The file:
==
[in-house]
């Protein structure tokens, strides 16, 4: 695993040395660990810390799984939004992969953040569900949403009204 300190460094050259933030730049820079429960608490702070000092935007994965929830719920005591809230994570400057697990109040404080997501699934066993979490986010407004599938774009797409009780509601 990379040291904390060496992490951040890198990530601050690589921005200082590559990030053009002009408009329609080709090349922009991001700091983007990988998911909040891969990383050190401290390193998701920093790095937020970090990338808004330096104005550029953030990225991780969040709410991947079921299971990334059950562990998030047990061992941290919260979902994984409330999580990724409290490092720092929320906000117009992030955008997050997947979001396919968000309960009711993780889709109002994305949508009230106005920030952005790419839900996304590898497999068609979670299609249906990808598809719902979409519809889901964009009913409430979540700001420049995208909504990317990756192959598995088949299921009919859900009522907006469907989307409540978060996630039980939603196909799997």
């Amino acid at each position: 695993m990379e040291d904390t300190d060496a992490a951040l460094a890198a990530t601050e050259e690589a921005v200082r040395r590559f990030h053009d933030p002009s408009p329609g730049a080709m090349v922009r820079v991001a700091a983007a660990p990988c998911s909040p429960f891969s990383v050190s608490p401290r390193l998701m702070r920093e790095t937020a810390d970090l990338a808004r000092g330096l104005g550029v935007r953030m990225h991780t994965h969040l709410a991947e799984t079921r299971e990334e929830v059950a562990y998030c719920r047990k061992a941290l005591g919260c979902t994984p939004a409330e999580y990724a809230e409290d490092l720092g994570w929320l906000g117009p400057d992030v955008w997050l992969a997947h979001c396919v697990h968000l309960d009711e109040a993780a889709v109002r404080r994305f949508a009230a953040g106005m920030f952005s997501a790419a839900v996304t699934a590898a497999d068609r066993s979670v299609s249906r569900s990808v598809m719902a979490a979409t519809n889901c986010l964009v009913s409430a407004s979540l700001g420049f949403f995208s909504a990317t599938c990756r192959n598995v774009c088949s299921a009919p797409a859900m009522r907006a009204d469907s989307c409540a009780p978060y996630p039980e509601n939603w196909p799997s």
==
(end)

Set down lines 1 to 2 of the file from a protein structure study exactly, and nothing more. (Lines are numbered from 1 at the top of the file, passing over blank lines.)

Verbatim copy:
[in-house]
């Protein structure tokens, strides 16, 4: 695993040395660990810390799984939004992969953040569900949403009204 300190460094050259933030730049820079429960608490702070000092935007994965929830719920005591809230994570400057697990109040404080997501699934066993979490986010407004599938774009797409009780509601 990379040291904390060496992490951040890198990530601050690589921005200082590559990030053009002009408009329609080709090349922009991001700091983007990988998911909040891969990383050190401290390193998701920093790095937020970090990338808004330096104005550029953030990225991780969040709410991947079921299971990334059950562990998030047990061992941290919260979902994984409330999580990724409290490092720092929320906000117009992030955008997050997947979001396919968000309960009711993780889709109002994305949508009230106005920030952005790419839900996304590898497999068609979670299609249906990808598809719902979409519809889901964009009913409430979540700001420049995208909504990317990756192959598995088949299921009919859900009522907006469907989307409540978060996630039980939603196909799997």